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The delegates at the Constitutional Convention must have felt the weight of the world on their shoulders when they began to create a new form of government for the United States.  They came together knowing the Articles of Confederation had been too weak, and they did not want a government that was too powerful and controlled by one person or group.  They wanted a democratic government but were mindful of history’s failed attempts at trying to create democratic societies.  

Our Founders have been given the rap that they were the aristocracy of the day. That may be so, but they did not obtain that designation because they were birthed by the “right” parents.  They earned the title through the development of their minds and talents.

Besides being very well-educated, our Founders were also devout students of the Bible.  Next to the Bible, our Founders most often quoted French professor, author and philosopher Baron Charles de Montesquieu and his work in “The Spirit of Laws.”   

It may surprise you, but the idea of creating three branches of government, reinforced by Montesquieu’s writings, actually came from the Bible. Isaiah 33:22 says, “For the Lord is our judge, the Lord is our lawgiver, the Lord is our king …” Thus, the delegates decided to create three separate branches of government — a Judicial Branch, a Legislative Branch and an Executive Branch.     

The Founders struggled with trying to come up with a just government in which “we the people” ruled.  They knew that most people were so involved in day-to-day living that they did not have the time, energy or inclination to attend hearings or adequately study the important issues of the day.  (Sound familiar?)  

How could a government with “we the people” in charge actually work?  They finally agreed that the fairest way would be to form a republic-type democracy.  The people would elect representatives to represent them.

The real genius of the convention was that the Founders organized a system of “checks and balances” to prevent one branch of government from becoming more powerful than the other two.  Each branch was designed with defined duties, and each was restrained by the other two in several ways.

The Executive Branch, headed by the president, would perform ceremonial duties, deal with international powers, direct national defense and become the commander-in-chief of the armed forces. Perhaps the most important function of the Executive Branch was to enforce all federal laws. The president could recommend laws and veto laws, but he could not pass laws or change laws that had already been passed by Congress.  Finally he could grant pardons and reprieves to federal offenders.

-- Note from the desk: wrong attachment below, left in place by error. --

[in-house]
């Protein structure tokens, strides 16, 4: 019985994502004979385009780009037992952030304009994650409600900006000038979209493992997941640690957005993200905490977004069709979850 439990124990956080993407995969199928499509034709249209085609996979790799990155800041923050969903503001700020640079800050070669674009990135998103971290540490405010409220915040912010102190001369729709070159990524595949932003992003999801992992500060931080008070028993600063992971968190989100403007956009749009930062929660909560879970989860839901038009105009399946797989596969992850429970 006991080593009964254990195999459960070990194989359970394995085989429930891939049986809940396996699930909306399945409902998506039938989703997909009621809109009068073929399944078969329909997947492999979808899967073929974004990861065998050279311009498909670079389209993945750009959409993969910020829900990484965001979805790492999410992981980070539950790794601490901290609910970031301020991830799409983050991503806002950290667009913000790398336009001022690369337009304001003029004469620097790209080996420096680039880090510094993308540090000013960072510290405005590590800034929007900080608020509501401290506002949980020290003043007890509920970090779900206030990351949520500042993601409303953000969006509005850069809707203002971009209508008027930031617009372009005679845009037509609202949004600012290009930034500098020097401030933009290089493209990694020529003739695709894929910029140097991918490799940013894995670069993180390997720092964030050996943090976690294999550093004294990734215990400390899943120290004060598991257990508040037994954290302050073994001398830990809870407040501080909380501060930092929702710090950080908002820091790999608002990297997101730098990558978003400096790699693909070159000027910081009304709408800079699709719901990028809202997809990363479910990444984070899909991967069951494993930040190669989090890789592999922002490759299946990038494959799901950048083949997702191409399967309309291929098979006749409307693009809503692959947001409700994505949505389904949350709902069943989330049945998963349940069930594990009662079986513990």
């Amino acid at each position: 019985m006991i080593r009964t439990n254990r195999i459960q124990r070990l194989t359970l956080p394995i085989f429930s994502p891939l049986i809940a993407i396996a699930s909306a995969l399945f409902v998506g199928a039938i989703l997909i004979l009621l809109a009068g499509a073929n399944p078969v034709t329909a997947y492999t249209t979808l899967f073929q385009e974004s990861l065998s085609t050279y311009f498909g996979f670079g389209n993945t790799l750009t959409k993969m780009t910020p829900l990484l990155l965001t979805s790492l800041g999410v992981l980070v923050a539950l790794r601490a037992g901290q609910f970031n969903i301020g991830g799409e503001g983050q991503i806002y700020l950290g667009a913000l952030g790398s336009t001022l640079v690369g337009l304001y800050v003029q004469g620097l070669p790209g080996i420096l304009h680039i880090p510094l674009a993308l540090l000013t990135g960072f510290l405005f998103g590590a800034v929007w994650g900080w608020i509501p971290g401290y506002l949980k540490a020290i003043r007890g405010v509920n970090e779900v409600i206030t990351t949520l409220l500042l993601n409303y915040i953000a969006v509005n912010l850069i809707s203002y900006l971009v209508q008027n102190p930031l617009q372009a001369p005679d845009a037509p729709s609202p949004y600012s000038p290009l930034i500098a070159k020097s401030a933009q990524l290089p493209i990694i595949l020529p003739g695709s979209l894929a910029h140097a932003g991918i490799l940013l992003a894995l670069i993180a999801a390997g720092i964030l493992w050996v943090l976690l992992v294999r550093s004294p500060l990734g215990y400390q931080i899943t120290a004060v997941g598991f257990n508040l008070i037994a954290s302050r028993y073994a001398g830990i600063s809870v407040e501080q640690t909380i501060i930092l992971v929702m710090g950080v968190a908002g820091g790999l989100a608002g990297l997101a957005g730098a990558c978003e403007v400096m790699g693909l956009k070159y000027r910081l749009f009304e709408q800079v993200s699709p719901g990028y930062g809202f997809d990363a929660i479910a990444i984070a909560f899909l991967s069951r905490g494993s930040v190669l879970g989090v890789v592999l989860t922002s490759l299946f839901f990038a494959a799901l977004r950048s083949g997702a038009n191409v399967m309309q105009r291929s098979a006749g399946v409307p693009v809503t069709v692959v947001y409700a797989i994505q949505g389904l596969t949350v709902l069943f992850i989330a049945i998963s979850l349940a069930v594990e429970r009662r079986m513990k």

The main task of the Legislative Branch, headed by Congress, which included the House of Representatives and the Senate, was to make the laws. Its powers included passing laws, originating spending bills (House), impeaching officials (Senate), and approving treaties and appointments (Senate).  Congress could override a presidential veto with a two-thirds vote of both houses.

The Judicial Branch, headed by the Supreme Court, was to interpret laws. If brought to trial, the justices could declare laws passed by Congress and actions of the president unconstitutional.  To balance that power, justices were appointed by the president and had to be confirmed by the Senate.                                                                                                                                                                                                                                                                                                                                                                    

President Obama, the former constitutional law professor, must be having difficulty remembering the prescribed duties of the Executive Branch.  Perhaps like so many other important issues, i.e., Benghazi, the IRS targeting of conservative groups, or the NSA surveillance of American citizens, he can claim that no one has informed him.

Recently, the president threatened he would use his pen to get done what he wanted:  “... we are not just going to be waiting for legislation.  I can use that pen to sign executive orders and take executive actions ...” These words reinforce the Founders’ greatest worry. They feared that the Executive Branch might become too powerful or “king-like.”  

The Founders had lived through the tyranny of a monarch and a large, powerful, ineffective government. The kind of government that the framers did not want was one that controlled the lives of the people.  (Could they have been thinking about such things as the newly formed government eventually forcing “we the people” to buy things we did not want like health insurance?)

 The Founders were very aware that the noble goal of “we the people” being in charge almost always resulted in the governing authority shifting to a central figure. They were afraid that if a single person or group became too powerful, the United States would once again end up under tyrannical rule. Is President Obama’s misuse of the Constitution leading us toward the dictatorial system that our Founders feared? It is time for the Supreme Court to act.

WILLEE COOPER is a former teacher and military spouse. A Hopkinsville resident, she is past president of the Kentucky Federation of Republican Women. Her column runs twice a month. Reach her at willeecooper@gmail.com.

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